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Saturday 7 April 2012



HE stepbrother of Jesus was asleep in the sanctuary at the Temple. Before that he had spent the hours since the Paschal feast on his knees, communing with God, in contemplation of his destiny.
Years ago, after his baptism in the Jordan, Jacob son of Mariam, had let go of the power of his inherited birthright and had wandered the land like a fish without a sea, not belonging to any place. The corrupt priests and hypocritical rabbis of the Temple could not draw him to their side and he did not feel at ease with the Essenes, though they welcomed him always in their outer circles. He did not even consider himself a Nazarite in the strictest sense, and so could not call himself a true follower of John the Baptist.
He was a man in search of a spirit home.
During the years, conflicting words had reached him concerning his stepbrother. He had heard tales of John the Baptist’s testimony and rumours had abounded of Jesus’ healings and his exorcisms, his sermons and signs. Other rumours told that his stepbrother was a magician, a sorcerer ruled by devils; that he had broken the laws of their forefathers, that he had blasphemed and desecrated the Sabbath.
For his part, Jacob had kept himself aloof from all of it, not wishing to know what truth there might be to one or another rumour, that is, until this Paschal week.
Like others Jacob had come to Jerusalem to celebrate the holy day and to unite with the heart of his people. For he was tattered and thin after long months of wandering through the land–long months of punishing his body with fasting and prayer–and had sought a place to rest his head. But here, in Jerusalem, he could not avoid his stepbrother, who seemed to be everywhere; speaking out against the priests in one place, condemning the rituals of the Temple in another. Making more and more enemies as each day came, not only in the Sanhedrin, but also among the people.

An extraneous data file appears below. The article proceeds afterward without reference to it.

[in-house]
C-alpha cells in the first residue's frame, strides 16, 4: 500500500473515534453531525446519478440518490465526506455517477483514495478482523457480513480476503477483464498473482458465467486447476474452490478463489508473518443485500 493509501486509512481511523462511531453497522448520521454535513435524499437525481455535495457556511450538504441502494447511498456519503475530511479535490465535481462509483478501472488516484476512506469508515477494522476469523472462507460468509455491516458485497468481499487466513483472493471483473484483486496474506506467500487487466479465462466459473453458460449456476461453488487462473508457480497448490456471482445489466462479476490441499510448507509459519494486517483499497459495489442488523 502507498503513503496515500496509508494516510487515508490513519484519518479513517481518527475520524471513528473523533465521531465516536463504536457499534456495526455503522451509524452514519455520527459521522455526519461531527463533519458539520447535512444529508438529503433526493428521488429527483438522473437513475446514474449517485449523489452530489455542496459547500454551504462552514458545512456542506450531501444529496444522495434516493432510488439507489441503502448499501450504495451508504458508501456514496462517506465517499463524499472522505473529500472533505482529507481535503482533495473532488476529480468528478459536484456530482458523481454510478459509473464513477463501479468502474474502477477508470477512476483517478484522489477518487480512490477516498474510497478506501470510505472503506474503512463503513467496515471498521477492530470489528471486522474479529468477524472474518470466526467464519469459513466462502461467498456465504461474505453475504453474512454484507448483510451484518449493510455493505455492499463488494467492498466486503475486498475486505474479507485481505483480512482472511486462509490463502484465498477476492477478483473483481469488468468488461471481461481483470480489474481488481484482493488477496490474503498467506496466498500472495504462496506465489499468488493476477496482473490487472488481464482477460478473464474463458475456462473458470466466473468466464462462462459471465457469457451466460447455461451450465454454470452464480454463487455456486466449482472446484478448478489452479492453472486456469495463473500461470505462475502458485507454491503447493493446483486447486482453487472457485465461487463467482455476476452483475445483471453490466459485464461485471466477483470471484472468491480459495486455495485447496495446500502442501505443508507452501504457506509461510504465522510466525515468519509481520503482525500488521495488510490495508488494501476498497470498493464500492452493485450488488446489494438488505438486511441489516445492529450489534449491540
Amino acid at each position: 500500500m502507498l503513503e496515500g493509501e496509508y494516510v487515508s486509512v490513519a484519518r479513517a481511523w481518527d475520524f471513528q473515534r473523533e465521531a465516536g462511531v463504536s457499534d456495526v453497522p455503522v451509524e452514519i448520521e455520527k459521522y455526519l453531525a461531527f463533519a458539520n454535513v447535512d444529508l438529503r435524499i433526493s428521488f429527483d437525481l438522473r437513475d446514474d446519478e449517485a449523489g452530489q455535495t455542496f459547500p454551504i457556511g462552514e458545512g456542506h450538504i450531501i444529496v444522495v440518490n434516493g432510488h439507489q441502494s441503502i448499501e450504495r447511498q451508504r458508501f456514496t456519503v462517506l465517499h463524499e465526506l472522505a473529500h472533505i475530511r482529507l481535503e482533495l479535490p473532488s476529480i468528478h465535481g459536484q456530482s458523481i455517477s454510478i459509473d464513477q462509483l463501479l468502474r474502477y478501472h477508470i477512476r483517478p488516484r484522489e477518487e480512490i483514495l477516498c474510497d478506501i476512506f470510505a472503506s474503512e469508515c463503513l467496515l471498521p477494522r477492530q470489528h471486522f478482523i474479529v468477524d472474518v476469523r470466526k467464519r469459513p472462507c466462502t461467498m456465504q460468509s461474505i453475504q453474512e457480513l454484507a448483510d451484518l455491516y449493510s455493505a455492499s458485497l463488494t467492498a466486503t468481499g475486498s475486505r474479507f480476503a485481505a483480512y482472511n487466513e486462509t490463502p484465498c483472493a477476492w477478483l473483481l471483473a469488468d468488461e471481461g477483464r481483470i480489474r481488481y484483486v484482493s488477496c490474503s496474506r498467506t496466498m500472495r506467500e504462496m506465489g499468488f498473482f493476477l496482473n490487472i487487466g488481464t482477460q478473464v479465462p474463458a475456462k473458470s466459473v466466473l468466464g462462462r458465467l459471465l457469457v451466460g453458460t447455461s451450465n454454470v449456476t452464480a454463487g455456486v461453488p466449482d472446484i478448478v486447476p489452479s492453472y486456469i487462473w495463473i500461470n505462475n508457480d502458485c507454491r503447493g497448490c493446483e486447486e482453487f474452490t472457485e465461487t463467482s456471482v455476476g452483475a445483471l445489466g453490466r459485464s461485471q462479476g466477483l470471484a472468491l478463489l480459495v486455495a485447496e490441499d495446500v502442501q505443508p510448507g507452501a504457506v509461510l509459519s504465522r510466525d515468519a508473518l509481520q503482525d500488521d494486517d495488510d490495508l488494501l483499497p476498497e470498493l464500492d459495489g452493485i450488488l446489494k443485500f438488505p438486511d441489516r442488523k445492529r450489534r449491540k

He had not seen Jesus since that afternoon at Nazareth those years ago, and on hearing him in Jerusalem these last days it was hard to imagine him the same man, so strong and full of authority was his mien, and so powerful were his words. Yes. Jacob's baptism and those years of wandering had made his ears sensitive and discerning and he heard the ring of truth in his stepbrother’s voice, and over the days this had formed in him a question.
After all this time, and after all the wanderings and painful prayers…do I now realise that I have been in search of something, which I have always known?
On the eve of the Paschal feast, he took himself to the house given over to the Essenes, where he knew his family would be celebrating the Pascha. He took the steps that led from the outside of the house up to the cenacle, the upper room lit by candles, but when he came to be standing beneath the lintel, not quite in view and yet at the threshold of the room, he was taken by incertitude. In his heart, something told him that the circle around his stepbrother was closed and that there was no room for him. He was overcome then, with a feeling of grief for it and had decided to go, when a man he recognised, one of his stepbrother’s disciples, brushed past him making for the stairs. He had seen this man at the Temple, speaking to the priests. His name was Judas Iscariot.
The man was wild-eyed and taken by his own thoughts, and did not excuse himself, but continued on into the darkness. Disconcerted, Jacob made his way to the Temple, where he waited in the cold, awful wind for the gates to open for those in charge of preparing the morning offering of the Chagigah. Thereafter, in the court of the Nazarites he kneeled and alone and confused, fell to sleep, until disturbed by the sounds of the bleating of the animals, and a great commotion.
As he came out into the streets to see what had caused it, he realised that he had slept long, for the night was near given over to the green light of morning. He saw that the palace of Caiaphas was surrounded by a great crowd, gathered beneath lamps and torches. He went to it.
The pregnant moon hung in the west as he pushed past those people gathered outside, and made his way through the outer court and into the inner court of the palace. He looked about for anyone he knew.